What Has Six Legs?Look


Look closer. Examine images related to this subject. Click an image to enlarge and see captions. How would you describe the picture?

What’s in a Name?

Biologists use scientific names to identify species, because they’re less variable than common names.  The scientific name of a species has two parts, always written in italics. The genus name comes first, always beginning with a capital letter. The second part, always in lower-case letters, identifies the species in the genus.

Most insects do not have common names, so we rely only on the scientific name. This is the same in all languages and countries.  Many insects that are economically important, or that are big, colourful, obvious or popular, such as butterflies or dragonflies, have been given common names.

Some people think that common names are easier to remember and speak. However, most of us have no trouble with even pretty long scientific ones such as Tyrannosaurus, Geranium, or Hippopotamus. How many common names do you notice in the photograph captions below? 

 

This is a photograph of Entomology Collection Manager Claudia Copley at a desk with microscope, books and insect specimens.
This is a photograph showing dragonflies pinned in boxes at the Royal BC Museum.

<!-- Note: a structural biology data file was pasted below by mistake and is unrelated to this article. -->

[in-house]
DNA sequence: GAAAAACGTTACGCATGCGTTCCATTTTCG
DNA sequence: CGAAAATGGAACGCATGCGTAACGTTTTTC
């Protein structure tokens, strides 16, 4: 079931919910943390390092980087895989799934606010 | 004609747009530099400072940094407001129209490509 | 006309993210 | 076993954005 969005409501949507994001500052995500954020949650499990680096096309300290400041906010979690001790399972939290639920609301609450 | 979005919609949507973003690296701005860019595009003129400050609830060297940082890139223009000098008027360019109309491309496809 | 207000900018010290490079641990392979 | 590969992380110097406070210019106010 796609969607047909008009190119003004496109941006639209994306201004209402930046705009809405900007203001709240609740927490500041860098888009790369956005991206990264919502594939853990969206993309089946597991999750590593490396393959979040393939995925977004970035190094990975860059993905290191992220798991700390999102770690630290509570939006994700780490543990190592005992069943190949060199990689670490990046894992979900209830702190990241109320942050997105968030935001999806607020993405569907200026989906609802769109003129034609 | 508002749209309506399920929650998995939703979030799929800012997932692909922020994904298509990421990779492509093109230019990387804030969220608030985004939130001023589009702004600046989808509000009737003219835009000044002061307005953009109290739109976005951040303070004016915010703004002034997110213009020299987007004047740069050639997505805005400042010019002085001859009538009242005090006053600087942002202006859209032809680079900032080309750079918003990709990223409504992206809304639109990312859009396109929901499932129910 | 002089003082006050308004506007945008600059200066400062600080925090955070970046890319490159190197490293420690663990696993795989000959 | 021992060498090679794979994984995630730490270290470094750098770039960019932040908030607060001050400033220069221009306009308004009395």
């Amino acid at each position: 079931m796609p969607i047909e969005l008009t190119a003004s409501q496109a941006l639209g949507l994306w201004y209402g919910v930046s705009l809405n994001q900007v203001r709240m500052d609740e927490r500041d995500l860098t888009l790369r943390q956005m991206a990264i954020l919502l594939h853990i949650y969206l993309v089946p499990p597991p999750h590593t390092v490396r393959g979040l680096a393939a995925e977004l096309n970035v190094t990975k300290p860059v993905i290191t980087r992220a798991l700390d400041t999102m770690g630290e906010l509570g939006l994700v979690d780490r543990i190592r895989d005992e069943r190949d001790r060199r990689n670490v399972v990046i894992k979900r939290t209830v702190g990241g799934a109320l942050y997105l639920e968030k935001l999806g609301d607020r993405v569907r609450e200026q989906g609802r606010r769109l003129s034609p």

This is a photograph showing Carolina Grasshoppers pinned in boxes at the Royal BC Museum.
This is a photograph showing pinned specimens of Sphinx Moths at the Royal BC Museum.
This is a photograph showing Great Tiger Moth specimens in boxes at the Royal BC Museum.
This is a photograph showing specimens of the colourful insect the Golden Buprestid (Buprestis aurulenta).
This is a photograph showing Banded Alder borer beetles in the Royal BC Museum collection.
This is a close-up photograph of a pinned Robber Fly specimen at the Royal BC Museum.
This is a close up photograph of a Ponderous Borer beetle specimen in the Royal BC Museum collection.

Please feel free to use these images to educate and inspire in your classrooms. Should you wish to use them for any other purposes, please contact the Permissions and Licensing Office at 250-356-0138 or Toll Free: 1-866-356-0138 or access@royalbcmuseum.bc.ca.